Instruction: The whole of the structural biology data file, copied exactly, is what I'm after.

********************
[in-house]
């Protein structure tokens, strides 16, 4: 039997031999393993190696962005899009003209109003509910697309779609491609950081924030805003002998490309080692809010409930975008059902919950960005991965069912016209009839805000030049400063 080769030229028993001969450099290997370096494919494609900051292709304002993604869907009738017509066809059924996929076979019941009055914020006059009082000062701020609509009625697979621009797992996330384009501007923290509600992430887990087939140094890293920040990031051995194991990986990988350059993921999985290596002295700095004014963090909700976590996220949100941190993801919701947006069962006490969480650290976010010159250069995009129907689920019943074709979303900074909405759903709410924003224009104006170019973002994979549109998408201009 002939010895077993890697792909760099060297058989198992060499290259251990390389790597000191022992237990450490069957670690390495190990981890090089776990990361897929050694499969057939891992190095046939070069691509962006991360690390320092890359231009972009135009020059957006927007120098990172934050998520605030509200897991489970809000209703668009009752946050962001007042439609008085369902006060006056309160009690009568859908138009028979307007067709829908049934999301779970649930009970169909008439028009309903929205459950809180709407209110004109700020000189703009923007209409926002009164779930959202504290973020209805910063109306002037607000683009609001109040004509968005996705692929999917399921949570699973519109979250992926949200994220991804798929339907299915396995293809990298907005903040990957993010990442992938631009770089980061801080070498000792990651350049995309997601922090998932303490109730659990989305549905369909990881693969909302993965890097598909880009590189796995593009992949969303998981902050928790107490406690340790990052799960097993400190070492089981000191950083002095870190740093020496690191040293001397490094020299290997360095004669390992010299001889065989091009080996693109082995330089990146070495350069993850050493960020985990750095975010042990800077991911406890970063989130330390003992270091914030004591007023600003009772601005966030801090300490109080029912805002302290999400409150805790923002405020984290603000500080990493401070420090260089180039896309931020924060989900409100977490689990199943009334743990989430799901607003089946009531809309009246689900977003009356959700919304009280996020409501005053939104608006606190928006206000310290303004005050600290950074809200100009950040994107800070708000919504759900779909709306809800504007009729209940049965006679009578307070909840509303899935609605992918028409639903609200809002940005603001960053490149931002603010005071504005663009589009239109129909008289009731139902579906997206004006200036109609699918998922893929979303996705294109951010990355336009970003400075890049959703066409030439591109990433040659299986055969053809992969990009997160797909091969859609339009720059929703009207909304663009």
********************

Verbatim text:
[in-house]
């Protein structure tokens, strides 16, 4: 039997031999393993190696962005899009003209109003509910697309779609491609950081924030805003002998490309080692809010409930975008059902919950960005991965069912016209009839805000030049400063 080769030229028993001969450099290997370096494919494609900051292709304002993604869907009738017509066809059924996929076979019941009055914020006059009082000062701020609509009625697979621009797992996330384009501007923290509600992430887990087939140094890293920040990031051995194991990986990988350059993921999985290596002295700095004014963090909700976590996220949100941190993801919701947006069962006490969480650290976010010159250069995009129907689920019943074709979303900074909405759903709410924003224009104006170019973002994979549109998408201009 002939010895077993890697792909760099060297058989198992060499290259251990390389790597000191022992237990450490069957670690390495190990981890090089776990990361897929050694499969057939891992190095046939070069691509962006991360690390320092890359231009972009135009020059957006927007120098990172934050998520605030509200897991489970809000209703668009009752946050962001007042439609008085369902006060006056309160009690009568859908138009028979307007067709829908049934999301779970649930009970169909008439028009309903929205459950809180709407209110004109700020000189703009923007209409926002009164779930959202504290973020209805910063109306002037607000683009609001109040004509968005996705692929999917399921949570699973519109979250992926949200994220991804798929339907299915396995293809990298907005903040990957993010990442992938631009770089980061801080070498000792990651350049995309997601922090998932303490109730659990989305549905369909990881693969909302993965890097598909880009590189796995593009992949969303998981902050928790107490406690340790990052799960097993400190070492089981000191950083002095870190740093020496690191040293001397490094020299290997360095004669390992010299001889065989091009080996693109082995330089990146070495350069993850050493960020985990750095975010042990800077991911406890970063989130330390003992270091914030004591007023600003009772601005966030801090300490109080029912805002302290999400409150805790923002405020984290603000500080990493401070420090260089180039896309931020924060989900409100977490689990199943009334743990989430799901607003089946009531809309009246689900977003009356959700919304009280996020409501005053939104608006606190928006206000310290303004005050600290950074809200100009950040994107800070708000919504759900779909709306809800504007009729209940049965006679009578307070909840509303899935609605992918028409639903609200809002940005603001960053490149931002603010005071504005663009589009239109129909008289009731139902579906997206004006200036109609699918998922893929979303996705294109951010990355336009970003400075890049959703066409030439591109990433040659299986055969053809992969990009997160797909091969859609339009720059929703009207909304663009």